Over the next few days Chioma senses she is being followed. There is a strange odor wafting through her house and she seems to possess a strange magnetism for the town’s lizards. She has no idea what she has awoken or what fate awaits her. But the elders of the town seem to know something. As Chioma gets thinner and weaker the women of the village prepare for what’s to come.

Okorafor does a great job with the build up. She certainly had me anxious and it definitely did not help that I was reading this story at 3 am on a rainy day when the house and neighborhood were fast asleep. Like Binti, I found that I fell right into the story and the pages of this fantasy came to life. As with the majority of Okorafor’s work After the Rain is centered on African mythology.

Agbogo-Mmuo, 1972 by Ben Enwonwu (1917-1994)

For the most part the graphic novel is true to “On the Road” with a few departures for clarity’s sake. I loved the artwork by David Brame and found that his illustrations really do make the story leap off the page.

David Brame; After the Rain

I am hoping that this is a superhero origin story and that there will be a spin off or sequel to After the Rain. My only complaint with the galley was that the font was very fine and pixelated. Had I not had a copy of Kabu Kabu to read, I would have been very upset as there was no way that I would have been able get the story with the little bit that I could read. As I’m sure this will be rectified by the final printing I am not deducting any stars from my rating.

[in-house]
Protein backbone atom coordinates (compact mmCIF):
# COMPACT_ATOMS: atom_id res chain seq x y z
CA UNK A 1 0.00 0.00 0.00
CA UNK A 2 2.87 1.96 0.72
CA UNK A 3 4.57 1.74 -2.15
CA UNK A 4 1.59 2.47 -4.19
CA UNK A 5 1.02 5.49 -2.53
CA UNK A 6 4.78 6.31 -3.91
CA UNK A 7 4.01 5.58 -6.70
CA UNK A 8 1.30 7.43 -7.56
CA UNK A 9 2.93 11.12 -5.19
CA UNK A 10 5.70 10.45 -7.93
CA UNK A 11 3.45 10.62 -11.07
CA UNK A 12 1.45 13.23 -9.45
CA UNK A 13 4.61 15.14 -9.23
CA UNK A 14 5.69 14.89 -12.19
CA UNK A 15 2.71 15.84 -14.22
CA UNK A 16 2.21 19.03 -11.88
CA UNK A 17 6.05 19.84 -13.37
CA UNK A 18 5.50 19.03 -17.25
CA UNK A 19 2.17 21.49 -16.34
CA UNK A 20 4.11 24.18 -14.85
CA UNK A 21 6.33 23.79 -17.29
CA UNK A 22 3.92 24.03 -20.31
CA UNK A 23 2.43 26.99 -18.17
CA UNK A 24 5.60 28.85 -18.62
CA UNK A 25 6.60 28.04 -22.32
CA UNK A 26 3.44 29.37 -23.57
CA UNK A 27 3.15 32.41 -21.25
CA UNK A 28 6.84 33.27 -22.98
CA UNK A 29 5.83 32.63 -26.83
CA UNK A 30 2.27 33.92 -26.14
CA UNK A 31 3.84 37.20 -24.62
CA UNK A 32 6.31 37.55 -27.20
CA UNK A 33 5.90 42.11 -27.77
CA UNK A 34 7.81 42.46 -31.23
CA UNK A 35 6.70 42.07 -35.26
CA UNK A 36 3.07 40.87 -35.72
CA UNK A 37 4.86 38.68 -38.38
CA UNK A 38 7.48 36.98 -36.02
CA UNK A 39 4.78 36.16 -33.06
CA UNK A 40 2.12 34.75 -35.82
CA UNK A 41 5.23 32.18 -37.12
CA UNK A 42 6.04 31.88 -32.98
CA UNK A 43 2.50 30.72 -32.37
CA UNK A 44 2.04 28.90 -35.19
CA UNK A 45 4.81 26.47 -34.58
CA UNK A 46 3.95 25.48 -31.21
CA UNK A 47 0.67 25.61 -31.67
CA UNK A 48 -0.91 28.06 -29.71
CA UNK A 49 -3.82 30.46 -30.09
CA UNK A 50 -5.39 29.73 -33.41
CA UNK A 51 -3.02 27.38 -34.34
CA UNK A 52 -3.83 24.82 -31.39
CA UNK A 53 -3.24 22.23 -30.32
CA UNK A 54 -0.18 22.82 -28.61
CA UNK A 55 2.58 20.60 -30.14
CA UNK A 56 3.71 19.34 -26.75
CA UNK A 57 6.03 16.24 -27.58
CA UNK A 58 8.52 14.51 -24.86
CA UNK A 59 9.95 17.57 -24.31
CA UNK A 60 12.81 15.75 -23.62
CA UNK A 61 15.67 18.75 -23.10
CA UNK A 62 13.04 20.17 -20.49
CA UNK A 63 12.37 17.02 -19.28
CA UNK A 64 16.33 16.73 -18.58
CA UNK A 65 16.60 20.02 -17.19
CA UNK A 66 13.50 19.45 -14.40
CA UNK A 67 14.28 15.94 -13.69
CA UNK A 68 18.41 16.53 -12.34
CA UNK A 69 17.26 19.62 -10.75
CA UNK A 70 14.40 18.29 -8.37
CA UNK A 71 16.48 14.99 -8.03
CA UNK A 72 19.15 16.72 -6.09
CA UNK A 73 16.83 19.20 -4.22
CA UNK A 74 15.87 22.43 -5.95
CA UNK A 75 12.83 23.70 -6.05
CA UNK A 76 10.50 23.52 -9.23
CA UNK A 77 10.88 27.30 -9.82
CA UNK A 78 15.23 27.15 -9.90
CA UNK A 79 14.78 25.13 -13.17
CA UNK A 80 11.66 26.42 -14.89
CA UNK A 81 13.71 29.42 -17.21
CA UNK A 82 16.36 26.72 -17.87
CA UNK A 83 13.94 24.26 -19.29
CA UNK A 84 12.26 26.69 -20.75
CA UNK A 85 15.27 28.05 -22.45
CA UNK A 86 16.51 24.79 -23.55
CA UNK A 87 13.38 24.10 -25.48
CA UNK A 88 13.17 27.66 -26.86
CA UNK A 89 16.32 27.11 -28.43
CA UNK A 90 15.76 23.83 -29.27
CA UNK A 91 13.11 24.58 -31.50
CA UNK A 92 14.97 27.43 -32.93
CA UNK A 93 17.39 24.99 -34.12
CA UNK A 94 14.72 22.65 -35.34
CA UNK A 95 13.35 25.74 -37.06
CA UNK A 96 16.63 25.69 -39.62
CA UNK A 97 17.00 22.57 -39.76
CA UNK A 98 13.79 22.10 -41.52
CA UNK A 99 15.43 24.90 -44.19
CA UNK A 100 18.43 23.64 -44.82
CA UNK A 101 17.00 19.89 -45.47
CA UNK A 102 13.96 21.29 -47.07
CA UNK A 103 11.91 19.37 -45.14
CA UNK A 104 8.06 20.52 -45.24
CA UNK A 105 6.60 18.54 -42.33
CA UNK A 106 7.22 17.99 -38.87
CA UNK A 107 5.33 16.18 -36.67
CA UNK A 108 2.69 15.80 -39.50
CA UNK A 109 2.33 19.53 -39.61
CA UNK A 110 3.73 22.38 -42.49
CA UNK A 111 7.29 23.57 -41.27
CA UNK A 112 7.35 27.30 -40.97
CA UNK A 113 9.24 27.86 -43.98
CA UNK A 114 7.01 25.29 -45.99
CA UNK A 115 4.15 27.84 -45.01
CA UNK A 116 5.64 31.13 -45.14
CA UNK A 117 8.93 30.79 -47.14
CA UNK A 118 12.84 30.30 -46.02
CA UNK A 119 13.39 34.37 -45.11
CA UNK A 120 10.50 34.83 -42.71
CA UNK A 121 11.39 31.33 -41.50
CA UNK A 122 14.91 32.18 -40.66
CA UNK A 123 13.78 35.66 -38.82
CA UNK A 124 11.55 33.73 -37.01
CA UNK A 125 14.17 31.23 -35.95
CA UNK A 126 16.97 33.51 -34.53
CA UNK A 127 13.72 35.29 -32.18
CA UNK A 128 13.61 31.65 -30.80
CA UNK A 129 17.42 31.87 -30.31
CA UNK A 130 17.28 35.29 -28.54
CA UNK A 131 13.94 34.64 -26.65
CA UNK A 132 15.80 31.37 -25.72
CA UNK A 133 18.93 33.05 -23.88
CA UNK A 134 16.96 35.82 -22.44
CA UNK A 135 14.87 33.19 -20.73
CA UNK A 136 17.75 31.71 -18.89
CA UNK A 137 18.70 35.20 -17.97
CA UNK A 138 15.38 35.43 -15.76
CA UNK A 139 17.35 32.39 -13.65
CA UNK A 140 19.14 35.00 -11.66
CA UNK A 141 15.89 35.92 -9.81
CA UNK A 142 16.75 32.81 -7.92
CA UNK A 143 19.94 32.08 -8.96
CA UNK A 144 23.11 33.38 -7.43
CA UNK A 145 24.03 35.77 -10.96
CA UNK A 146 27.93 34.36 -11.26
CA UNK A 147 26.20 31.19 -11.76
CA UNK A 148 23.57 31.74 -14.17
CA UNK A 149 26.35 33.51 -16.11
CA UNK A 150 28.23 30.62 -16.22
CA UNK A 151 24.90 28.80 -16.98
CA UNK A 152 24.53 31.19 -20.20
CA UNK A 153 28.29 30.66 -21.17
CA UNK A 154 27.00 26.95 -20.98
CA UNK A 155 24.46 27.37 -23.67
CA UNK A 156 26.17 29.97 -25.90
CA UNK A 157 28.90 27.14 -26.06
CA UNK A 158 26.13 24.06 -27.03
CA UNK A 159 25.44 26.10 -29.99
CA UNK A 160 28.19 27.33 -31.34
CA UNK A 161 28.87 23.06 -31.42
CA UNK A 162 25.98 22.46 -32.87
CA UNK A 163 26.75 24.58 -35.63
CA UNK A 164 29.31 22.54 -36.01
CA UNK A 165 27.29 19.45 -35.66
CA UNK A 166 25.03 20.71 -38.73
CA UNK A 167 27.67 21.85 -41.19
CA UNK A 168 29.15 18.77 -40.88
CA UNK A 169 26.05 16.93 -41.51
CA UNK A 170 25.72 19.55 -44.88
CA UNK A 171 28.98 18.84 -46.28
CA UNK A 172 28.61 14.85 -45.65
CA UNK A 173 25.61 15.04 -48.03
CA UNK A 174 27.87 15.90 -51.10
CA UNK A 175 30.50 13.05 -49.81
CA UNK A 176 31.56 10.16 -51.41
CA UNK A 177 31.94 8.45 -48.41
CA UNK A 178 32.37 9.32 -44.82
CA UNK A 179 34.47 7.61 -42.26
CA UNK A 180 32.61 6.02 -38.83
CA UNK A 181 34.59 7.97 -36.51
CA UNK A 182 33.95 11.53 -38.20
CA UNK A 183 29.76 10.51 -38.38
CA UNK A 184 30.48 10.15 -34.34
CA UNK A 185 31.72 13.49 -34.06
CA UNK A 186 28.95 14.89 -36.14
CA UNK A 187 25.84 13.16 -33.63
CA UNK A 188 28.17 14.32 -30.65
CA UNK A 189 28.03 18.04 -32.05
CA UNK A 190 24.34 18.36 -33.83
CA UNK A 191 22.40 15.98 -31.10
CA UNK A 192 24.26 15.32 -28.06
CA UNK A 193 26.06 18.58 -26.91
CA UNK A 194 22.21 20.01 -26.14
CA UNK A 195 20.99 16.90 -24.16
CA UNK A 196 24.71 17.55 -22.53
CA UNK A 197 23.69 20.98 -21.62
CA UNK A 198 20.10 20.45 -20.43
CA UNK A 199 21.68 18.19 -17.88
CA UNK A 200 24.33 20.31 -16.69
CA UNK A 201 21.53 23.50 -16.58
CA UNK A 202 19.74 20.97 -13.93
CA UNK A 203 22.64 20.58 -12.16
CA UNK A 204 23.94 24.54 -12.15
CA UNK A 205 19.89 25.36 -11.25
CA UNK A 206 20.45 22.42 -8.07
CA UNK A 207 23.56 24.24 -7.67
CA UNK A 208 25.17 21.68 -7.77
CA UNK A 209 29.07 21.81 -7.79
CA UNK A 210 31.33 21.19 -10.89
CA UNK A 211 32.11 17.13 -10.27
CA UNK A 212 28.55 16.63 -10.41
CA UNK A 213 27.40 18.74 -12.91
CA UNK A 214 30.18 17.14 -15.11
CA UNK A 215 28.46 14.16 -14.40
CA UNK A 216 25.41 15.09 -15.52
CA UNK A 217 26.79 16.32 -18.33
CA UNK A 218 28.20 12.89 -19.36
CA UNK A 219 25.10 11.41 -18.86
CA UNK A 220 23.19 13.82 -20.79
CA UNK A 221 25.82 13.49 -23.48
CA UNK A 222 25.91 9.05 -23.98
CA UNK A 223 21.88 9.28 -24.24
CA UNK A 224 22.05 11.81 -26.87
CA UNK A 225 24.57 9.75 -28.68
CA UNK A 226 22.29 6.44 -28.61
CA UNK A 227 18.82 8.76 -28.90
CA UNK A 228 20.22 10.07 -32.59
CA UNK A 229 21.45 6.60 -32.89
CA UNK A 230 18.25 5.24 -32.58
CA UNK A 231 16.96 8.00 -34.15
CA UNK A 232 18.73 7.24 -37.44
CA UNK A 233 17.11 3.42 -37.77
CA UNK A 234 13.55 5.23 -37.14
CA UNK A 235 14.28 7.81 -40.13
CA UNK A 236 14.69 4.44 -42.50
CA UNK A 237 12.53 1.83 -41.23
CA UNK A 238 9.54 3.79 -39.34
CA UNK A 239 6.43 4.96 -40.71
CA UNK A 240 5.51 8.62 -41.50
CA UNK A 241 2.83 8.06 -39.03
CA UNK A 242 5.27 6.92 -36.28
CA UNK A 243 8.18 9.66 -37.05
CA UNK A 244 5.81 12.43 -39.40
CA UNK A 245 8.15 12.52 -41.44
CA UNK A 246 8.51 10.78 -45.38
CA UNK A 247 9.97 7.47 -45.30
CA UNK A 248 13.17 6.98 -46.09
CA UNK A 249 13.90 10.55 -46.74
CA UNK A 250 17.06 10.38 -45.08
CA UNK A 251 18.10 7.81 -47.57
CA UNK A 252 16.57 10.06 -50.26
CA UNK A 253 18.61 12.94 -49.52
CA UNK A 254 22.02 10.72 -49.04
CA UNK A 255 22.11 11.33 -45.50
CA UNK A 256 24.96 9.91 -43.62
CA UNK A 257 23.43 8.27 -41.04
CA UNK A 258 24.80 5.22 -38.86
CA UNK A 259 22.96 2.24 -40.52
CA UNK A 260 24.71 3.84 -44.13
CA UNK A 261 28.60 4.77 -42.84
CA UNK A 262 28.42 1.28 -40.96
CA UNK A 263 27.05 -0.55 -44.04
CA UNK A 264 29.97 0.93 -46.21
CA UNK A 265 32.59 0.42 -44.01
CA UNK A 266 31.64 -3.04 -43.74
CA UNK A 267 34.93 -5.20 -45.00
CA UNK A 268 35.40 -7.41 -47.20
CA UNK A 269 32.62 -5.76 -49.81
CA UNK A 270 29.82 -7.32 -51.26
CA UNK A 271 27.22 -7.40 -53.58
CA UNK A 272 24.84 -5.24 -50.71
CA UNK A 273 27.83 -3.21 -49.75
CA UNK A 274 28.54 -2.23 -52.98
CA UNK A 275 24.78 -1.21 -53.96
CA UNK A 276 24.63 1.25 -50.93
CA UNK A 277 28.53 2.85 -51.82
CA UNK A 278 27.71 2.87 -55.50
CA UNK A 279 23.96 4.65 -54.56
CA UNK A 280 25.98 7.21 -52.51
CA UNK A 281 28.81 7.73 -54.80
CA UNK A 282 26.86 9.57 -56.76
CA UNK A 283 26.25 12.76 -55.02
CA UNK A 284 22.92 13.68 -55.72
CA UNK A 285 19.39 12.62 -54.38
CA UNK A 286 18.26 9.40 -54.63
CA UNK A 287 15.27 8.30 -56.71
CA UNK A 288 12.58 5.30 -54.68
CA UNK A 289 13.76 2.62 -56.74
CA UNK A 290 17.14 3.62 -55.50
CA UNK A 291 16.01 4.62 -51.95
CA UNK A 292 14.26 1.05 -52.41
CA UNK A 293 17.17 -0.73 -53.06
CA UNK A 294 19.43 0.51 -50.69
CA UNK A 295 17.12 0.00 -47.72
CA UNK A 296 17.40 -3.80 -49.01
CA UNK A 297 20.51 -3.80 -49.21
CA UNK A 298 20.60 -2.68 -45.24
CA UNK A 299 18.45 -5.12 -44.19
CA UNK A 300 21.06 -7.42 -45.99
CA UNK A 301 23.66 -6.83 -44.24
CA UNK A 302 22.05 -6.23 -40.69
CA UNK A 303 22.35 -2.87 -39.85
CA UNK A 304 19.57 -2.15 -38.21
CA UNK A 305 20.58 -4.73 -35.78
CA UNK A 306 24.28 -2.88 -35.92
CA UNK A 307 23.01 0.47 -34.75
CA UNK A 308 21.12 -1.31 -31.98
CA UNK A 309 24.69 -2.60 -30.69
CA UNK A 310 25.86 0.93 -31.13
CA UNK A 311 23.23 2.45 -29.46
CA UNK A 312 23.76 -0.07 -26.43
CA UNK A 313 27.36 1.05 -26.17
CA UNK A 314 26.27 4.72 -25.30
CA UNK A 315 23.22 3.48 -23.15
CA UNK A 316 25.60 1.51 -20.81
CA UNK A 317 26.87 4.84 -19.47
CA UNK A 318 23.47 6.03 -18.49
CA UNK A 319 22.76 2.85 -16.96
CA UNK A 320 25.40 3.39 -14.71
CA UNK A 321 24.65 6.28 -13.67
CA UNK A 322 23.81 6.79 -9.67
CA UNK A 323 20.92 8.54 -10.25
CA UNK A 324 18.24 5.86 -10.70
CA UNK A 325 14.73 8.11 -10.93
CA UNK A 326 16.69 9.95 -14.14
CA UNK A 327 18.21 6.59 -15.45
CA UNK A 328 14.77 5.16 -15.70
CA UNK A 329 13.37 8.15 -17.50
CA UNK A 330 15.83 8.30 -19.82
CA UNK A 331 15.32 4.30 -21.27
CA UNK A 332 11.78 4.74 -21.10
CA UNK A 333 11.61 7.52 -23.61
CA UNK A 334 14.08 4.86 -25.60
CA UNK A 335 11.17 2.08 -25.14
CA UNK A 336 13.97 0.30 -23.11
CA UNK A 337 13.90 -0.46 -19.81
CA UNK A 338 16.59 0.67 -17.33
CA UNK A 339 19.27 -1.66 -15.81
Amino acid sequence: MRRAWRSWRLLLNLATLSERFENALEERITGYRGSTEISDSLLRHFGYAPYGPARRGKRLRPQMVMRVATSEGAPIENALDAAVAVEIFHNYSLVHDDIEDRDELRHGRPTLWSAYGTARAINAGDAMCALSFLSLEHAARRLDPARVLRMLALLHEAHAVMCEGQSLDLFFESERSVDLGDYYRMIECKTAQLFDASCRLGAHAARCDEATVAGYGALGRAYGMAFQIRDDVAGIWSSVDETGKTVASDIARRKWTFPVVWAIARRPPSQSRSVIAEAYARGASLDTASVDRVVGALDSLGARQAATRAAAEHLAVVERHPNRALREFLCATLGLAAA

Rating: 5 out of 5.

Reading Rush 2020: Day 3

With 571 pages read Day 3 was my most productive day so far!

I decided to switch out His & Hers for the “Read a book entirely outside your house.” The weather has been very uncooperative switching between heat wave and thunderstorm.

Instead, I read the short story “On the Road” and completed Nnedi Okorafor’s graphic novel “After the Rain”.

Rating: 5 out of 5.

I read 49 pages of Paris Never Leaves you during Twitter Sprint.

But as Louise Erdrich’s The Night Watchman was calling my name, I abandoned everything else to finish it.

Rating: 4 out of 5.

Reading Rush 2020: Day 2

Books Completed:

A Good Marriage By Kimberly McCreight